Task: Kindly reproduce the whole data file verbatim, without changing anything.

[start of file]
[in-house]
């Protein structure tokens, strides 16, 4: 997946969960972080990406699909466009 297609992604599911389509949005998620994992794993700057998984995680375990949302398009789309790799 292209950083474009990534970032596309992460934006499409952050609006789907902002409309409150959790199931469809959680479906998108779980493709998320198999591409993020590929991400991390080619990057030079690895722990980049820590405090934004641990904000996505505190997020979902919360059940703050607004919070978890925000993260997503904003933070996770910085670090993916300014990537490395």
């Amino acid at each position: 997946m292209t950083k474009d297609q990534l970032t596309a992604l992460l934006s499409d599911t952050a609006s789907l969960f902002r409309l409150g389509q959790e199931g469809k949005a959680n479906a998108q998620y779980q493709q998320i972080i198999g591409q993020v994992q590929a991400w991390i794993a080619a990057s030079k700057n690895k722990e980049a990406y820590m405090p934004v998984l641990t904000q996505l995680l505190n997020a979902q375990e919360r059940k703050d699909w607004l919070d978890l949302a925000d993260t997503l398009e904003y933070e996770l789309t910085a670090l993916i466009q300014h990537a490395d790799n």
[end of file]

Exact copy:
[in-house]
């Protein structure tokens, strides 16, 4: 997946969960972080990406699909466009 297609992604599911389509949005998620994992794993700057998984995680375990949302398009789309790799 292209950083474009990534970032596309992460934006499409952050609006789907902002409309409150959790199931469809959680479906998108779980493709998320198999591409993020590929991400991390080619990057030079690895722990980049820590405090934004641990904000996505505190997020979902919360059940703050607004919070978890925000993260997503904003933070996770910085670090993916300014990537490395």
């Amino acid at each position: 997946m292209t950083k474009d297609q990534l970032t596309a992604l992460l934006s499409d599911t952050a609006s789907l969960f902002r409309l409150g389509q959790e199931g469809k949005a959680n479906a998108q998620y779980q493709q998320i972080i198999g591409q993020v994992q590929a991400w991390i794993a080619a990057s030079k700057n690895k722990e980049a990406y820590m405090p934004v998984l641990t904000q996505l995680l505190n997020a979902q375990e919360r059940k703050d699909w607004l919070d978890l949302a925000d993260t997503l398009e904003y933070e996770l789309t910085a670090l993916i466009q300014h990537a490395d790799n």